The future is uncertain for Jeffery Havard. who has endured solitary confinement on Mississippi’s Death Row for the last ten years. Time is running out for inmate L3955.
In February of 2002, Havard was accued of murdering and sexually abusing his then-girlfriend’s 6-month old daughter, Chloe Britt, who died from head injuries.
While the state of Mississippi argued that Havard, 34, sexually abused and killed the child, Havard maintains that he accidentally dropped her while removing her from the bathtub.
Revelations about Dr. Stephen Hayne
Critical to Havard’s conviction was the testimony of controversial medical examiner Dr. Stephen Hayne, who concluded from his autopsy that the death was a homicide, the result of shaken baby syndrome (SBS), and that an anal contusion with a diameter of one centimeter he had observed was “consistent with penetration of the rectum with an object.”
In a phone interview from the Mississippi State Penitentiary, Havard told The Natchez Democrat the state unfairly asked him to testify about the child’s anal dilation.
“The burden [of proof] was improperly placed on me to explain their predicate for why they thought there was sexual battery,” Havard stated.
“As a layperson, how a, I supposed to explain something I have no clue (about)?”
Investigative reporter Radley Balko reports on Hayne’s conclusions:
Because the symptoms can only be produced by violent shaking, the diagnosis also comes with a built-in indictment of the suspect’s state of mind. It’s a diagnosis that does much of the prosecutor’s work for him.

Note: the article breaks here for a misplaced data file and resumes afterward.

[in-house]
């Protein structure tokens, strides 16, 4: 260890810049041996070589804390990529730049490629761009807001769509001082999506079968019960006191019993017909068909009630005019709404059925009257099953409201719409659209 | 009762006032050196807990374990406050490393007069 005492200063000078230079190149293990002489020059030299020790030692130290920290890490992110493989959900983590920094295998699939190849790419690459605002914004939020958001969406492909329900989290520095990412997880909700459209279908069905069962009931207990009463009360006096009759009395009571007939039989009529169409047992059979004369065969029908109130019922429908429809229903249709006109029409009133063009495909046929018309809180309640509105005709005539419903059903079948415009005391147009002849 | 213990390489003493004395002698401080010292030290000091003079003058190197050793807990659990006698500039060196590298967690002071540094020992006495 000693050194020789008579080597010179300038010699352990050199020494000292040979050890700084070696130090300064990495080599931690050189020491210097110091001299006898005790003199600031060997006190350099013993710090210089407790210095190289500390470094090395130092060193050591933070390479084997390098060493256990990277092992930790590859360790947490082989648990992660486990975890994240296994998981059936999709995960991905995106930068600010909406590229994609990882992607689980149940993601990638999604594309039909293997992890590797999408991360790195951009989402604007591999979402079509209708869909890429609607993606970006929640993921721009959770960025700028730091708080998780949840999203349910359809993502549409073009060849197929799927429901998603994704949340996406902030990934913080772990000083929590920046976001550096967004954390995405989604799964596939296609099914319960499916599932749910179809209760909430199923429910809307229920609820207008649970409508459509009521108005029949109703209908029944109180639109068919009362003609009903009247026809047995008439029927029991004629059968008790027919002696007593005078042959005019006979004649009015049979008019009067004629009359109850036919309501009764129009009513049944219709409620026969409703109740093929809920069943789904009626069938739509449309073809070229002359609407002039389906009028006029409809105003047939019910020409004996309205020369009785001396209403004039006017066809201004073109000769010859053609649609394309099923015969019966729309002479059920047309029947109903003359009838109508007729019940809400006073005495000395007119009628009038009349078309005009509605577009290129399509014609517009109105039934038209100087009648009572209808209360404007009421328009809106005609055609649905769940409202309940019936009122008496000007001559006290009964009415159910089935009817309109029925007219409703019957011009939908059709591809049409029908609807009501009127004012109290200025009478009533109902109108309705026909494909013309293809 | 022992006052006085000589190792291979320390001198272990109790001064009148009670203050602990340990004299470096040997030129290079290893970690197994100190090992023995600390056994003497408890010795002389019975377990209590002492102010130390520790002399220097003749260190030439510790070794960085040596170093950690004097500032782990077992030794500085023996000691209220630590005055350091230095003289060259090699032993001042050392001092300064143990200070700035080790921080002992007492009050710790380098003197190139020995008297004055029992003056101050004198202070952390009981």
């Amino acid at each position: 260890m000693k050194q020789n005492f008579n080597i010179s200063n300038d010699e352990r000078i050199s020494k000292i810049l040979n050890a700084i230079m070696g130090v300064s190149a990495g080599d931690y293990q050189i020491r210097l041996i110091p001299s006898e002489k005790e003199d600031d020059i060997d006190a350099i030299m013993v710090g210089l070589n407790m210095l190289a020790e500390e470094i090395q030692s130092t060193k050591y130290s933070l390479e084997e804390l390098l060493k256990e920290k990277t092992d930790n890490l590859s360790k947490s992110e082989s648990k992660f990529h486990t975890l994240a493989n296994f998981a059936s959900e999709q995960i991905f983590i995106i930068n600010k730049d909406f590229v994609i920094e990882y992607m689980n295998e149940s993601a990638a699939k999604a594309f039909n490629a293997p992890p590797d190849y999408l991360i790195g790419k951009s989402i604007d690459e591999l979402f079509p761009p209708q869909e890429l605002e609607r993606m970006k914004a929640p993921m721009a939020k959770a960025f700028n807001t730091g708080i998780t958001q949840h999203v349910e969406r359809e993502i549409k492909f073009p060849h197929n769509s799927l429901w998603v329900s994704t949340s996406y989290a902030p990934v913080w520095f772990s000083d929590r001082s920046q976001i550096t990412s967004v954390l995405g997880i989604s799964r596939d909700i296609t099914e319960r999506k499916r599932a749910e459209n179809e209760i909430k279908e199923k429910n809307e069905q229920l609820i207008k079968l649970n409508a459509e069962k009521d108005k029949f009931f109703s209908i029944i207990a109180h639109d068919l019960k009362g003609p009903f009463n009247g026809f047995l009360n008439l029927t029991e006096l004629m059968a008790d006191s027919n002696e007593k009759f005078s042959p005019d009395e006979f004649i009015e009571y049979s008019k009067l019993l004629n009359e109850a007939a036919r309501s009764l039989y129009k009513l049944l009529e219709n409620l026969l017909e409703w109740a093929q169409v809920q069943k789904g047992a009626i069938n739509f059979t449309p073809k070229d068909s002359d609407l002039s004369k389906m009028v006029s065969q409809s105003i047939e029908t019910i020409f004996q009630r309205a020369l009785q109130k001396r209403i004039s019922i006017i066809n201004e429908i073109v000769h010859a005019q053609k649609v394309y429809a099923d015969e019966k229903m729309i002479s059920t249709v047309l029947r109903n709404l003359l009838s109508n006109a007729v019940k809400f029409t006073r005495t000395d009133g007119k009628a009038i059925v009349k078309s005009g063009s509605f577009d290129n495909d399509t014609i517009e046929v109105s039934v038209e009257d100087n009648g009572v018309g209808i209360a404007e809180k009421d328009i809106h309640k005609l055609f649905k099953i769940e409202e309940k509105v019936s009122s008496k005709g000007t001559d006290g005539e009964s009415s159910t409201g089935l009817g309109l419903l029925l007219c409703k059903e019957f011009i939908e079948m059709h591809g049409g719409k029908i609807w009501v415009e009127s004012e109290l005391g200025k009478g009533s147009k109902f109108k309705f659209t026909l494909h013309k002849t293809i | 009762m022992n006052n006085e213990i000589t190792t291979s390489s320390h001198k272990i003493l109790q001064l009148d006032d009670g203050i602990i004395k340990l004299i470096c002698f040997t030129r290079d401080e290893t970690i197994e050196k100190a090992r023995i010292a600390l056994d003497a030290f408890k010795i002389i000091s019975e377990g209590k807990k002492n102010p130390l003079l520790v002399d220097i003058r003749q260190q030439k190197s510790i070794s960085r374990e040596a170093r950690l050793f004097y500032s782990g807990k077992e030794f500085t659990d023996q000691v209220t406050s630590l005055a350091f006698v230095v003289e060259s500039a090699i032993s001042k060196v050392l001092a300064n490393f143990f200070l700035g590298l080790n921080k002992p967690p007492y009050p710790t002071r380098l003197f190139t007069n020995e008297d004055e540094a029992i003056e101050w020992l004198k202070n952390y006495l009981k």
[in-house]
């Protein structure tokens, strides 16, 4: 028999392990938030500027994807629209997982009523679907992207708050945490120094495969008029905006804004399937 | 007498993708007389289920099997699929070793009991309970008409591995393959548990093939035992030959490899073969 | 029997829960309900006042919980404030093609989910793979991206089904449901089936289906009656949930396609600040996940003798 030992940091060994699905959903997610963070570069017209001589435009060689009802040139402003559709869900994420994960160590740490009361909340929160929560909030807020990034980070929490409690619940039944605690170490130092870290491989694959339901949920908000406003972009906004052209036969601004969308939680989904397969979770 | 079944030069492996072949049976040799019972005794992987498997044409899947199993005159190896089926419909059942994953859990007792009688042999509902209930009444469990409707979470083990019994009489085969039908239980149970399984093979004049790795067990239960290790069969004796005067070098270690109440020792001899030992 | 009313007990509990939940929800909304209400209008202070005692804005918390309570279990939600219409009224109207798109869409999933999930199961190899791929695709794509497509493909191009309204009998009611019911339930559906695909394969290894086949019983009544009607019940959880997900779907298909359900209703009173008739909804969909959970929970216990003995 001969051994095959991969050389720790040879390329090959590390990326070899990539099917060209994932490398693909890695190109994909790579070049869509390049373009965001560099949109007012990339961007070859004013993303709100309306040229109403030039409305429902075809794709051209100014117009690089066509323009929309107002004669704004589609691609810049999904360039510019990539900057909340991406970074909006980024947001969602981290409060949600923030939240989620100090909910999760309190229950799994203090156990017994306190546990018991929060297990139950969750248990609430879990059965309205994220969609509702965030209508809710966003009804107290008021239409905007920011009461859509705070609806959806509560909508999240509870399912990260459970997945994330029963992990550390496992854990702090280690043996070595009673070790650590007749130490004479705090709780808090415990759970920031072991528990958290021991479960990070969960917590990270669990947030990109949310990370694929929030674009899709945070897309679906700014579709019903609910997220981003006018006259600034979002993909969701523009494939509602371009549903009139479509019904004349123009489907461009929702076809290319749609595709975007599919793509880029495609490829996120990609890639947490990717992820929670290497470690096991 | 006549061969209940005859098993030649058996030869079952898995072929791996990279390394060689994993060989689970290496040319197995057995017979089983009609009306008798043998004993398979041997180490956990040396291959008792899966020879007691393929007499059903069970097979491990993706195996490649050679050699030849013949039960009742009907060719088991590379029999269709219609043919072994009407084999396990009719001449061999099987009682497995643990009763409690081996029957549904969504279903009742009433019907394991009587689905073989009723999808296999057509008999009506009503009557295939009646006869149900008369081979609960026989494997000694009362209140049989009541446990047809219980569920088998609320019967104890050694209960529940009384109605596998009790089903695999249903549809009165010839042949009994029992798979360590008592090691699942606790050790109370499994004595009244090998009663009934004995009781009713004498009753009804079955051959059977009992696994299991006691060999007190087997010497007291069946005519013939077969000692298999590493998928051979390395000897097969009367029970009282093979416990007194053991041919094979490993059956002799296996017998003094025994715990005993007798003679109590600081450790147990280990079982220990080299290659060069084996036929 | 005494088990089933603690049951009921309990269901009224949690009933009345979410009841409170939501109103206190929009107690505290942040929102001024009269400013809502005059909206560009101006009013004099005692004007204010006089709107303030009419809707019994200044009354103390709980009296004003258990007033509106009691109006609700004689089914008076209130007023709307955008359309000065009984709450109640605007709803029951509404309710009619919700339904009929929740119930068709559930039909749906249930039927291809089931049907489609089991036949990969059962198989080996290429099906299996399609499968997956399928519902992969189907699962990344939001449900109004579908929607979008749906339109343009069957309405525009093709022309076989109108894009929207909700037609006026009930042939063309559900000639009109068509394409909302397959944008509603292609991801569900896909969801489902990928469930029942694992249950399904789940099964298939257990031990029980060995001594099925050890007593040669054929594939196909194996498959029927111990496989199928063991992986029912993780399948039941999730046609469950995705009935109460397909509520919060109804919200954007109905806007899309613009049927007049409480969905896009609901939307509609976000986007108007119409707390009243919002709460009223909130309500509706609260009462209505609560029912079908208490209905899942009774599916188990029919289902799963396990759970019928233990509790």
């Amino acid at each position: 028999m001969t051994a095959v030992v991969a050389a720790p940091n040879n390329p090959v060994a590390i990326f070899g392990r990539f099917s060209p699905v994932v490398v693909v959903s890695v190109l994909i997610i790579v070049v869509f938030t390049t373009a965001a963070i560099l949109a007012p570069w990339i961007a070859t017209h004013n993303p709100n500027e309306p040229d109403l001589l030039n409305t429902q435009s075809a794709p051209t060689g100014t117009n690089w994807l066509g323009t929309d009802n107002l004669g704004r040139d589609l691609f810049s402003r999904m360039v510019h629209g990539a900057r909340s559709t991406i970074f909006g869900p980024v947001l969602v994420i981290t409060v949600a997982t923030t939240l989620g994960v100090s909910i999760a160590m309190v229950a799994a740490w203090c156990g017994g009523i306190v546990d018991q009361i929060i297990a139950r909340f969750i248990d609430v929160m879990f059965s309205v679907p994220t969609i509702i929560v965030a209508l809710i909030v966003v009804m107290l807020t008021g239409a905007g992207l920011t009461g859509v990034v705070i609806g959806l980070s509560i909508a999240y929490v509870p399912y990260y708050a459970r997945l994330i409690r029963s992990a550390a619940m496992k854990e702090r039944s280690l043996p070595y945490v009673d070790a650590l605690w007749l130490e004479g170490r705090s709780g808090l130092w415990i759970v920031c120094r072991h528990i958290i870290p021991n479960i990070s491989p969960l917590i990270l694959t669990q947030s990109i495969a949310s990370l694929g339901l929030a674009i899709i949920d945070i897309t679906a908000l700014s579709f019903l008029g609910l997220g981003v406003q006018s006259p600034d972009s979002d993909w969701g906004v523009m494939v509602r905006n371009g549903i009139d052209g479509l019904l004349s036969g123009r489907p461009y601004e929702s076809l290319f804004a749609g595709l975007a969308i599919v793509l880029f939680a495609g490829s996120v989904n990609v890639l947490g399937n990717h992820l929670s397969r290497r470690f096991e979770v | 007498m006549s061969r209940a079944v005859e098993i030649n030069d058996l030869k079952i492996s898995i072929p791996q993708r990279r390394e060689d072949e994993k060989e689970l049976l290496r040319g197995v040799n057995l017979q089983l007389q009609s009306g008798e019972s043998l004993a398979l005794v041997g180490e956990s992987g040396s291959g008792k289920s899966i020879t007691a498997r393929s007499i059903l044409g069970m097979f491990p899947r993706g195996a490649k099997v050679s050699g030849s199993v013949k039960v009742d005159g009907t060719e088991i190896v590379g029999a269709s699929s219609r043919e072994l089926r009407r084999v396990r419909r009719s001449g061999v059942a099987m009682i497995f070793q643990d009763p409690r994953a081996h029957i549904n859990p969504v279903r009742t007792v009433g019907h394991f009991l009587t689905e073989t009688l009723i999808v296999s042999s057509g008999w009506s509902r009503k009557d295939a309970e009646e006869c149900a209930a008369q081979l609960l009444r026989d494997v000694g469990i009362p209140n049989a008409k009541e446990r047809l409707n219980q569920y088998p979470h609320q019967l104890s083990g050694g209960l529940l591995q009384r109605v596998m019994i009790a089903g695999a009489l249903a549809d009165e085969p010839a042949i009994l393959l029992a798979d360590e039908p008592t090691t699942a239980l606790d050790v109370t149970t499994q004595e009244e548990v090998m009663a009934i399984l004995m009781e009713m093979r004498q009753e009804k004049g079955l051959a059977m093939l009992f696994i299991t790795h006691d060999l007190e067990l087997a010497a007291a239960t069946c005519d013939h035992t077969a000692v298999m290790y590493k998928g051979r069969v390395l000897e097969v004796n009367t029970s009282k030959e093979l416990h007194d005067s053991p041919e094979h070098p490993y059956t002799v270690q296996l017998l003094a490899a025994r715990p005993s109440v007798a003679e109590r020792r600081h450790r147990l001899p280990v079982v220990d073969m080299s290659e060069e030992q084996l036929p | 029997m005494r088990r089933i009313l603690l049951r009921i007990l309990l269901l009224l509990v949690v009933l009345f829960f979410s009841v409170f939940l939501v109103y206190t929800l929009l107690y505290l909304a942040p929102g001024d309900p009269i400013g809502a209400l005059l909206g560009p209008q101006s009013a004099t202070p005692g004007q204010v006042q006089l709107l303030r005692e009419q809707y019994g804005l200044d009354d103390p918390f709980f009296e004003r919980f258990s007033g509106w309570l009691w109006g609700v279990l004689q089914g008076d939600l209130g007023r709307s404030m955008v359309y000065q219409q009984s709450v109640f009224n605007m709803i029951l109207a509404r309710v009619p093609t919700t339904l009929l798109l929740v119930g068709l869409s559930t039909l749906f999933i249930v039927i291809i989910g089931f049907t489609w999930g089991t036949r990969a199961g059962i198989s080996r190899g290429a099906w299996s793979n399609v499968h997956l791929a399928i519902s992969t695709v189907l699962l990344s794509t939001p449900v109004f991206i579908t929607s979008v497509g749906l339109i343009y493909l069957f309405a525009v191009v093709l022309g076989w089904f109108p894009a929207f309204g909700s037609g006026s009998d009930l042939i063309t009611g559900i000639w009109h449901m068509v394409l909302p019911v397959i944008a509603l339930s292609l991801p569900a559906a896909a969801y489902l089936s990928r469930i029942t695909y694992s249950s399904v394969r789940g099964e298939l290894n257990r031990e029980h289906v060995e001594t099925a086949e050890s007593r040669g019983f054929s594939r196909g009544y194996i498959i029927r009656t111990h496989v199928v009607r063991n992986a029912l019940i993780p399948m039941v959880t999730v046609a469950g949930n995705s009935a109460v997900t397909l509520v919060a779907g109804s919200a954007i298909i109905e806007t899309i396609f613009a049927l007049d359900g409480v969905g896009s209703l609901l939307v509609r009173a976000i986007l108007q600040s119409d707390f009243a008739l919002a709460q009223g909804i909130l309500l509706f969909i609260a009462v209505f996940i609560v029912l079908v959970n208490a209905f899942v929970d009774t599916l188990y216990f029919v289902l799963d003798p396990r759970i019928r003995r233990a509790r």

But SBS has come under fire in recent years. A number of experts have begun to question the validity of the diagnosis and how it’s used in court, pointing out, for example, that a number of other factors could cause the symptoms that experts have been telling juries could be caused only by shaking. But even if one were to accept SBS as a sound and legitimate diagnosis, other forensic pathologists say Hayne shouldn’t have found it in this case.
…[Anal] dilation can start to set in before death if a child’s brain function has already begun to slow down. When Chloe Britt arrived at the hospital, her symptoms suggested someone in that condition.
Since trial, even Hayne himself has backpedaled with regard to his testimony, conceding to Havard’s legal team that the anal bruise could have been caused by a rectal thermometer, adding that he thought this unlikely. Hayne further stated that he had observed no anal tearing or lacerations, and that his autopsy findings were not necessarily conclusive of sexual assault.
Hayne performed 80-90 percent of the autopsies in Mississippi from the early 1990s until 2007, which, according to Hayne himself, amounted to between 1,200 and 1,800 autopsies a year. (The National Association of Medical Examiners recommends that medical examiners perform a maximum of 325 autopsies annually.) Hayne’s critics attribute the physician’s monopolization of the state’s autopsies to the high demand for his services by state prosecutors who knew that his testimonies got convictions.
In August of 2008, Hayne was removed from a list of approved forensic pathologists, barred by the state from performing any more autopsies on account of a new regulation requiring that any physician performing an official autopsy for the state be certified by the American Board of Pathology, which, despite his own claims, Hayne was not.
Expert review findings
During his trial, Havard asked the court for funding to hire an expert to review Hayne’s work, a request the court denied, ruling that Dr. Hayne’s findings were sufficient.